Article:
If you fancy owning your very own smartwatch but would rather not shell out hundreds of dollars on one of the more popular brands available. This awesome DIY Chronio Arduino smartwatch which is housed in a 3D printed case may be just the solution.
The DIY smartwatch project has been documented over on the Hack A Day website, with full instructions and videos detailing how to create your very own Arduino smart wearable, which is equipped with a 96×96 pixel Sharp Memory LCD and boasts a battery life of several months.
Creator and Hack A Day user Max K explains a little more about the Arduino-based 3D printed smartwatch.
After assembling the third revision of the watch, I decided to test its battery life. Chronio is now running off of a CR2025 coin cell since August 7. During this time the display and RTC are on and the Atmega wakes up once per minute.
The calculated battery life is about 6 months, although that is not an accurate number. The varying current consumption caused by the 1 Hz generator makes it difficult to predict the actual battery life. Because of this there is no way around a real-time test to see how long the watch will last.
Next to the time and date, Chronio displays the battery voltage. For the past few weeks the voltage was between 2.84 and 2.86 V depending on the temperature of the room. Unfortunately Lithium-Ion batteries have a discharge curve that is anything but linear.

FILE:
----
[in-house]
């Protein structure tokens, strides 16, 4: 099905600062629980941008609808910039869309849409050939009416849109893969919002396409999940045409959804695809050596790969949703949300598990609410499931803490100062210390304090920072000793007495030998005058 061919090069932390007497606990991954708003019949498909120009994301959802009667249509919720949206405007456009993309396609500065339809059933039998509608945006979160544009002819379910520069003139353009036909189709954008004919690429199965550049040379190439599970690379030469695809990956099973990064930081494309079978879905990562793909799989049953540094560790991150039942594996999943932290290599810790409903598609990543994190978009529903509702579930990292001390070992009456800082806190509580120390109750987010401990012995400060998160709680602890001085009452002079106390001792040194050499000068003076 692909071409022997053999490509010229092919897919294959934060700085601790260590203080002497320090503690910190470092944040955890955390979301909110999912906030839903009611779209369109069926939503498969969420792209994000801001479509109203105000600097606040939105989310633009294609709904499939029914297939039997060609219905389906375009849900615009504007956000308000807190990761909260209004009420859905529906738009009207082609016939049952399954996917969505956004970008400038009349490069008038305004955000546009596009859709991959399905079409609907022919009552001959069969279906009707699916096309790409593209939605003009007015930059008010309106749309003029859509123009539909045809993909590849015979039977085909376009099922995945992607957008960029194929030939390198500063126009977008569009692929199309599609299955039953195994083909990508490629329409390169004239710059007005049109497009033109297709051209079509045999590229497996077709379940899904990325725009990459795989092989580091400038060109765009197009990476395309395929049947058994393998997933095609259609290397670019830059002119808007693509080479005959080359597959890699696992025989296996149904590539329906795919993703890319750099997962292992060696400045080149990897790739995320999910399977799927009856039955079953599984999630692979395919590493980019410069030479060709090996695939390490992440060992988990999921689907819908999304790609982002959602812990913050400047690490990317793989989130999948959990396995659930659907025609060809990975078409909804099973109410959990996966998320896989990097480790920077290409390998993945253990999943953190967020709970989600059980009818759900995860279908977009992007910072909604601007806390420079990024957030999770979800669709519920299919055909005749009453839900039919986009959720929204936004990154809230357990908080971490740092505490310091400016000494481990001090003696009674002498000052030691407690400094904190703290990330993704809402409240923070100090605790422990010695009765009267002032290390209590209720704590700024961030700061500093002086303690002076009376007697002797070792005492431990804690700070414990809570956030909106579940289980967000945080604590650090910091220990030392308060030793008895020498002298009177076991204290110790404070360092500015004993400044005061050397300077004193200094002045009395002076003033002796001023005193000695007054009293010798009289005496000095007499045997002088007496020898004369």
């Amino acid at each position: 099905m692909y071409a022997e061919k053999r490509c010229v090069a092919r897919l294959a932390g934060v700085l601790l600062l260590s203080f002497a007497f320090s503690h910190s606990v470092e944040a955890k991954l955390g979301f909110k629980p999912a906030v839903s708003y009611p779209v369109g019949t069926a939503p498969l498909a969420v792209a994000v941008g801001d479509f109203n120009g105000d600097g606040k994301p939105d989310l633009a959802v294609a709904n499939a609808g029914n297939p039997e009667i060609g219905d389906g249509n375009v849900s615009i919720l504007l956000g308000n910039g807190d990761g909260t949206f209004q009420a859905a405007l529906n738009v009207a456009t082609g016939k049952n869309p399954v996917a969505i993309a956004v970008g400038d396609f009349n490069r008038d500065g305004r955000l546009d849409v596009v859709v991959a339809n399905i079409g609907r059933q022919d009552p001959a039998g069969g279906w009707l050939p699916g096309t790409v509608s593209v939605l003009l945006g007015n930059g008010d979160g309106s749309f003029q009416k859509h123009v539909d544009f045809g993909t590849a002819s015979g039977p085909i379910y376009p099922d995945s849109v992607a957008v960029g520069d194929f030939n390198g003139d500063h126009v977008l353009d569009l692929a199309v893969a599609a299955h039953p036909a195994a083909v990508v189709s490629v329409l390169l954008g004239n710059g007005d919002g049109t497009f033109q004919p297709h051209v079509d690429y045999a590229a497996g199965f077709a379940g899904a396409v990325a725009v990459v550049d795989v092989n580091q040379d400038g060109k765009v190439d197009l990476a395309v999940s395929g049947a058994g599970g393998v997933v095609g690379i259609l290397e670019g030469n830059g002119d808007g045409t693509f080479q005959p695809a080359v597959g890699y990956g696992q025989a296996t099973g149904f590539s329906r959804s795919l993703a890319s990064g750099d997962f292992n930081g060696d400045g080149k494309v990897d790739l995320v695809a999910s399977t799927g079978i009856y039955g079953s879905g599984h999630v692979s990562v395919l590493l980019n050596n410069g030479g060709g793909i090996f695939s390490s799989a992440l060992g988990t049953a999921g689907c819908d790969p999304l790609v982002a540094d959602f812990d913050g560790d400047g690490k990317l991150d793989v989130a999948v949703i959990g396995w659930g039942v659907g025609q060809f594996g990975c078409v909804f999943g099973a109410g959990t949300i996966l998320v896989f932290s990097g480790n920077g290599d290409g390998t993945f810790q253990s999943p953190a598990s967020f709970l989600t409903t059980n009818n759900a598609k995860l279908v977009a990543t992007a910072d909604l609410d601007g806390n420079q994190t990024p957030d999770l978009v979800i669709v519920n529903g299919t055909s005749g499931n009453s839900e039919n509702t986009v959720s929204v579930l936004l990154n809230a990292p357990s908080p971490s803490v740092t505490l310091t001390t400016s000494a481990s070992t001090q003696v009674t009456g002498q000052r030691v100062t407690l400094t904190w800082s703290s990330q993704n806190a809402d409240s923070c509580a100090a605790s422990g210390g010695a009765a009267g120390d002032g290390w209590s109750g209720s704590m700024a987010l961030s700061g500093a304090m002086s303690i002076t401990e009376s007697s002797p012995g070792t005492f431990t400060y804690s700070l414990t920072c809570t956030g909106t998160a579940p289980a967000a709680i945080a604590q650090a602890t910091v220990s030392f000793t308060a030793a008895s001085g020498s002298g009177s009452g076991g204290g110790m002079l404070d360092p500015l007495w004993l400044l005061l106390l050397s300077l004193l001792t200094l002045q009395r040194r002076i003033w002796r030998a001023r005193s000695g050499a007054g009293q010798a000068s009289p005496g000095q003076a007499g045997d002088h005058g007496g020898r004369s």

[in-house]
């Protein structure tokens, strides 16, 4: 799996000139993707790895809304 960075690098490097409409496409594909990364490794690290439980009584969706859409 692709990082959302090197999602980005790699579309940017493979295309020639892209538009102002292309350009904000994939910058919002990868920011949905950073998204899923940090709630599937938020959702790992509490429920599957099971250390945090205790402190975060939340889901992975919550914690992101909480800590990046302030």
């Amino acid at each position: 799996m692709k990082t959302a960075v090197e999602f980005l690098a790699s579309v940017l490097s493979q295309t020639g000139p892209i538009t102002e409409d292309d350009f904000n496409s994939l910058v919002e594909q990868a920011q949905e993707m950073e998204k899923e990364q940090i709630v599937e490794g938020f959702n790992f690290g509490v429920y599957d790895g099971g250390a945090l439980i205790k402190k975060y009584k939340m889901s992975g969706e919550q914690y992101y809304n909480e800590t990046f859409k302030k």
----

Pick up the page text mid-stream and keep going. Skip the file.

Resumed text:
• Microcontroller: Atmega328p with Arduino bootloader
• Real Time Clock: Maxim DS3231 (<2min per year deviation)
• Display: 96×96 pixel Sharp Memory LCD (LS013B4DN04)
• Battery: CR2025 160mAh coin cell
• The ATmega is in Sleep mode for most of the time and only runs once a minute to update the time or if a button is pressed. This reduces the current consumption to 2uA. Sady the display needs a certain pulse every second, which requires a complicated additional circuit. Because of this the current consumption is around 20uA. This still makes for around half a year of battery life.
• User Interface controllable with three side buttons. Buttons are 3D-printed and activate switches on the PCB
• Tells time, date, temperature and battery voltage on the main screen. No additional temperature sensor is needed, because the DS3231 already has one integrated for temperature compensation.
• Flappy Bird clone (“That would have been cool in 2013”)
• The case consists of four 3D-printed parts. It has a thickness of only 10.8mm, which is thinner than the Apple Watch. Unfortunately it lacks screen protection.
• Fits any 22mm Watchband
Jump over to the official Hack A Day website for full instructions and details on how to create your very own Arduino smartwatch for a fraction of the price of one of the more fancy branded versions currently available from Samsung or Apple.
Source: Hack A Day